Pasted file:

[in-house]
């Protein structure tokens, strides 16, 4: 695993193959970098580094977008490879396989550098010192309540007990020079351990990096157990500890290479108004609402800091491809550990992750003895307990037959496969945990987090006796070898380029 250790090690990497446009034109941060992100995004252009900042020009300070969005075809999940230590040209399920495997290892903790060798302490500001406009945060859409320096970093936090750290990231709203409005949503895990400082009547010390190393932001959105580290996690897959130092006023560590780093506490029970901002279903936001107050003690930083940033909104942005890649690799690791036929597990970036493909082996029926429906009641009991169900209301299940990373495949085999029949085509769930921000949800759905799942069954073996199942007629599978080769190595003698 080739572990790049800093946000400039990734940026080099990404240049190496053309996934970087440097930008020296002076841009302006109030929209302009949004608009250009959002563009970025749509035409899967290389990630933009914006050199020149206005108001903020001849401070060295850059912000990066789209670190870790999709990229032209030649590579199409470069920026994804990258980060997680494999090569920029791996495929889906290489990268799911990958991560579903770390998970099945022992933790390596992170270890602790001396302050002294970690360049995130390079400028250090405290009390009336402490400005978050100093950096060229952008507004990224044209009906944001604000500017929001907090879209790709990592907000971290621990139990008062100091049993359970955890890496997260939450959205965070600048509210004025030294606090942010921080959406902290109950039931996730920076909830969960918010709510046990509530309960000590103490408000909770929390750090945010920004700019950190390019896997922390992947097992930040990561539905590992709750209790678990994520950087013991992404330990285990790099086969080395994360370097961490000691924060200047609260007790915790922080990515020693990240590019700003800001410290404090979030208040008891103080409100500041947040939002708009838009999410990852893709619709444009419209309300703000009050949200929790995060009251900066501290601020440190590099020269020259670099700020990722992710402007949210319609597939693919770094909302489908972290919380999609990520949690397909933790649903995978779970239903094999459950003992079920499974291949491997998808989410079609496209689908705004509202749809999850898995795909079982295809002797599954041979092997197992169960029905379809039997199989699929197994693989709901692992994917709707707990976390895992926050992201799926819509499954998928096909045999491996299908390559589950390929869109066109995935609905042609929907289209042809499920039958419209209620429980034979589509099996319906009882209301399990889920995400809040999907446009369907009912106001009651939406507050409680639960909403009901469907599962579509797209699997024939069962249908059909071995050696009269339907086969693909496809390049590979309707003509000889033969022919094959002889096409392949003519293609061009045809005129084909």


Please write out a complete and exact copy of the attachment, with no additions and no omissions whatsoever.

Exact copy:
[in-house]
């Protein structure tokens, strides 16, 4: 695993193959970098580094977008490879396989550098010192309540007990020079351990990096157990500890290479108004609402800091491809550990992750003895307990037959496969945990987090006796070898380029 250790090690990497446009034109941060992100995004252009900042020009300070969005075809999940230590040209399920495997290892903790060798302490500001406009945060859409320096970093936090750290990231709203409005949503895990400082009547010390190393932001959105580290996690897959130092006023560590780093506490029970901002279903936001107050003690930083940033909104942005890649690799690791036929597990970036493909082996029926429906009641009991169900209301299940990373495949085999029949085509769930921000949800759905799942069954073996199942007629599978080769190595003698 080739572990790049800093946000400039990734940026080099990404240049190496053309996934970087440097930008020296002076841009302006109030929209302009949004608009250009959002563009970025749509035409899967290389990630933009914006050199020149206005108001903020001849401070060295850059912000990066789209670190870790999709990229032209030649590579199409470069920026994804990258980060997680494999090569920029791996495929889906290489990268799911990958991560579903770390998970099945022992933790390596992170270890602790001396302050002294970690360049995130390079400028250090405290009390009336402490400005978050100093950096060229952008507004990224044209009906944001604000500017929001907090879209790709990592907000971290621990139990008062100091049993359970955890890496997260939450959205965070600048509210004025030294606090942010921080959406902290109950039931996730920076909830969960918010709510046990509530309960000590103490408000909770929390750090945010920004700019950190390019896997922390992947097992930040990561539905590992709750209790678990994520950087013991992404330990285990790099086969080395994360370097961490000691924060200047609260007790915790922080990515020693990240590019700003800001410290404090979030208040008891103080409100500041947040939002708009838009999410990852893709619709444009419209309300703000009050949200929790995060009251900066501290601020440190590099020269020259670099700020990722992710402007949210319609597939693919770094909302489908972290919380999609990520949690397909933790649903995978779970239903094999459950003992079920499974291949491997998808989410079609496209689908705004509202749809999850898995795909079982295809002797599954041979092997197992169960029905379809039997199989699929197994693989709901692992994917709707707990976390895992926050992201799926819509499954998928096909045999491996299908390559589950390929869109066109995935609905042609929907289209042809499920039958419209209620429980034979589509099996319906009882209301399990889920995400809040999907446009369907009912106001009651939406507050409680639960909403009901469907599962579509797209699997024939069962249908059909071995050696009269339907086969693909496809390049590979309707003509000889033969022919094959002889096409392949003519293609061009045809005129084909």